A Nassau Auto Accident Lawyer said that, defendant, moves pursuant to CPLR §3212 for an order granting summary judgment in his favor, dismissing Plaintiffs’ complaint, alleging that the injuries sustained by Plaintiffs’, do not satisfy the “serious injury” threshold requirement of Insurance Law §5102(d). This action arises out of a motor vehicle accident that occurred on December 5, 2008. As a result of the accident, plaintiff allegedly sustained serious personal injury, including but not limited to, cervical radiculopathy and lumbosacral radiculopathy.
A Nassau Spinal Iinjury Lawyer said that, the other plaintiff also allegedly sustained serious personal injuries, including but not limited to, disc bulging at L2-3, L3-4, and L4-5; cervical radiculopathy; and lumbosacral radiculopathy.
The issue in this case is whether plaintiffs sustained serious injury as defined under Insurance Law.
In a motion for summary judgment the moving party bears the burden of making a prima facie showing that he or she is entitled to summary judgment as a matter of law, submitting sufficient evidence to demonstrate the absence of a material issue of fact. The failure to make such a showing requires denial of the motion, regardless of the sufficiency of the opposing papers. Once this showing has been made, however, the burden shifts to the party opposing the motion for summary judgment to produce evidentiary proof in admissible form sufficient to establish the existence of material issues of fact which require a trial of the action. The primary purpose of a summary judgment motion is issue finding not issue determination, and it should only be granted when there are no triable issues of fact.
Within the context of a summary judgment motion that seeks dismissal of a personal injury action resulting from a motor vehicle accident for the alleged failure of the plaintiff to sustain a “serious injury” within the meaning of Insurance Law §5102(d), the defendant bears the burden of establishing a prima facie case that the plaintiff’s injuries do not meet the threshold requirements of the statute. Upon such a showing, it becomes incumbent on the plaintiff to come forward with sufficient evidence, in admissable form, to demonstrate the existence of a question of fact on the issue. The court must then decide whether the plaintiff has established a prima facie case of sustaining a “serious injury”.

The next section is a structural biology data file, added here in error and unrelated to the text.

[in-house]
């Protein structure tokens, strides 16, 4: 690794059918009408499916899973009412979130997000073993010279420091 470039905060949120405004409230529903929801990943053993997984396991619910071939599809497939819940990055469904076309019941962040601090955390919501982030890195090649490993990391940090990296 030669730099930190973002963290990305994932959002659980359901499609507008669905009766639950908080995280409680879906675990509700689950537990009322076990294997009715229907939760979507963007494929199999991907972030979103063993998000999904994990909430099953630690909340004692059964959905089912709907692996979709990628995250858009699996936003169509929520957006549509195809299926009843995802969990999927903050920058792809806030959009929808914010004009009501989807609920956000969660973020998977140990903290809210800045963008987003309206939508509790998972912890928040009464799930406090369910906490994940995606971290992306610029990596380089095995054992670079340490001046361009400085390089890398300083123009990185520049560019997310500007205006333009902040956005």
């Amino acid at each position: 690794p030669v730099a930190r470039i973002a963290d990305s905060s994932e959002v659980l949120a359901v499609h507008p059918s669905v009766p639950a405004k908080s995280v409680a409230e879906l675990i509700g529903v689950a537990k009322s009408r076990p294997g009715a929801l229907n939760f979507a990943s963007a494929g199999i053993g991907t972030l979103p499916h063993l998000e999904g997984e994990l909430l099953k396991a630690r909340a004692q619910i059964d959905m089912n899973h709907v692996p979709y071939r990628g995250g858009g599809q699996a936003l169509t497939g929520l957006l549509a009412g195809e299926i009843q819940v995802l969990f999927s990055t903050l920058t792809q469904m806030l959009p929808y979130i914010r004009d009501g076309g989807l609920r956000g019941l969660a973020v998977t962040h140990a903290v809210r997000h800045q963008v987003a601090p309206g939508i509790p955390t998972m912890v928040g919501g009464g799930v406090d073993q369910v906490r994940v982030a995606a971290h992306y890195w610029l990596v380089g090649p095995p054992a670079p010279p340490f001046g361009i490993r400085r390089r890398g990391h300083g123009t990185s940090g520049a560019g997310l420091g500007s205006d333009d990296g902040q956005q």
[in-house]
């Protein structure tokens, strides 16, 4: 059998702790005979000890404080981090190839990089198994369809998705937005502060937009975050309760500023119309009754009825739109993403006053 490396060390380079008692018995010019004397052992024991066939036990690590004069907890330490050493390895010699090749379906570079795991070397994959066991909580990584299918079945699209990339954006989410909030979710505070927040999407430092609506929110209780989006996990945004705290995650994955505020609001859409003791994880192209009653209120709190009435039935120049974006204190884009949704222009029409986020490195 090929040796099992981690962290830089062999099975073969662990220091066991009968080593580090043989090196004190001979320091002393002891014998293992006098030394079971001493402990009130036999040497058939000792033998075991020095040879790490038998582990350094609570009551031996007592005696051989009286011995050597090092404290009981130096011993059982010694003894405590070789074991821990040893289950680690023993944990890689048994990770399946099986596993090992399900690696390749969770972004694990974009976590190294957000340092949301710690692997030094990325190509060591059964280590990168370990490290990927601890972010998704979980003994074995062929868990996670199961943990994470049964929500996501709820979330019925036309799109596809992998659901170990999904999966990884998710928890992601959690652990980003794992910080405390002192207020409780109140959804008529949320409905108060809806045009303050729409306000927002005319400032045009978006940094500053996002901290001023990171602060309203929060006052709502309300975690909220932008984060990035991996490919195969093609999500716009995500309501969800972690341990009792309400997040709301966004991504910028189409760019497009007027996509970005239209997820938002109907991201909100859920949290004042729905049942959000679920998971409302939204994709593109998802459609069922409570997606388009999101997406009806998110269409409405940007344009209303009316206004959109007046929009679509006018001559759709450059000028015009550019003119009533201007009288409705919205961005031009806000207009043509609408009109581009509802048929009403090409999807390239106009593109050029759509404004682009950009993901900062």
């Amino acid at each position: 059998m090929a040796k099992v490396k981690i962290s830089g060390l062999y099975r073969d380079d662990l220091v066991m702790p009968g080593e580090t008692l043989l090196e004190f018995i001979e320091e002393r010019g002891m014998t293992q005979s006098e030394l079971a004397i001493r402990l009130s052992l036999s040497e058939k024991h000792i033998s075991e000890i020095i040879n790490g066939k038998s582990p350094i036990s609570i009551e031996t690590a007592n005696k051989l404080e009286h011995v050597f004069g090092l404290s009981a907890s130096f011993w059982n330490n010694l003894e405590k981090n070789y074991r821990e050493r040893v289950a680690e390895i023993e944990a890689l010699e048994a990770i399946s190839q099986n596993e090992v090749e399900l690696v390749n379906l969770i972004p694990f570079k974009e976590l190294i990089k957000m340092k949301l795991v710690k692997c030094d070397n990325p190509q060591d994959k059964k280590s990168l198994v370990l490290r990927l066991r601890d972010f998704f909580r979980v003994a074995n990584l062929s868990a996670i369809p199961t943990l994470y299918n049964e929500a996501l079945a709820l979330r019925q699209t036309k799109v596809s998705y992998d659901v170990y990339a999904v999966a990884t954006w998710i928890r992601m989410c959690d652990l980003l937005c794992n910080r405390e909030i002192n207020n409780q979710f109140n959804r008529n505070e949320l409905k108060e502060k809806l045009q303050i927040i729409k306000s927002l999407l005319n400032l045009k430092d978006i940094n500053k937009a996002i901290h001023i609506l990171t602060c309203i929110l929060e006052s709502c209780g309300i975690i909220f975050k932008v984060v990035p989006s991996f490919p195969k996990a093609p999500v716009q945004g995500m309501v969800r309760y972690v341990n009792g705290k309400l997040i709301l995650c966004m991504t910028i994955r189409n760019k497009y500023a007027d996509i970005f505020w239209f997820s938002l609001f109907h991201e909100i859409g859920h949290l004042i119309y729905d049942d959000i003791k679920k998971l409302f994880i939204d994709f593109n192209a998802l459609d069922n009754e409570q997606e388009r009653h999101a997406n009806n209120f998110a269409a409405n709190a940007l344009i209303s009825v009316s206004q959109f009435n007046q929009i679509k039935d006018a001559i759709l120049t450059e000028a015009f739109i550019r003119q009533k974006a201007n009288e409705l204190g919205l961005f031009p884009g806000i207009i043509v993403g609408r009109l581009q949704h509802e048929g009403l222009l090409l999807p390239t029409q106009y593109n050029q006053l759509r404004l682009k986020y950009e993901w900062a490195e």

Insurance Law §5102(d) defines “serious injury” as a personal injury which results in: (1) death; (2) dismemberment; (3) significant disfigurement; (4) a fracture; (5) loss of fetus; (6) permanent loss of a body organ, member, function or system; (7) permanent consequential limitation of use of a body organ or member; (8) significant limitation of use of a body function or system; or (9) a medically determined injury or impairment of a non-permanent nature which prevents the injured person from performing substantially all of the material acts which constitute such person’s usual and customary daily activities for not less than ninety (90) days during the one-hundred-eight (180) days immediately following the occurrence of the bicycle injury or impairment.
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If you want to claim damages for injuries sustained in an auto accident, there is a need to prove serious injuries exist. Nassau Personal Injury Attorney and Nassau Car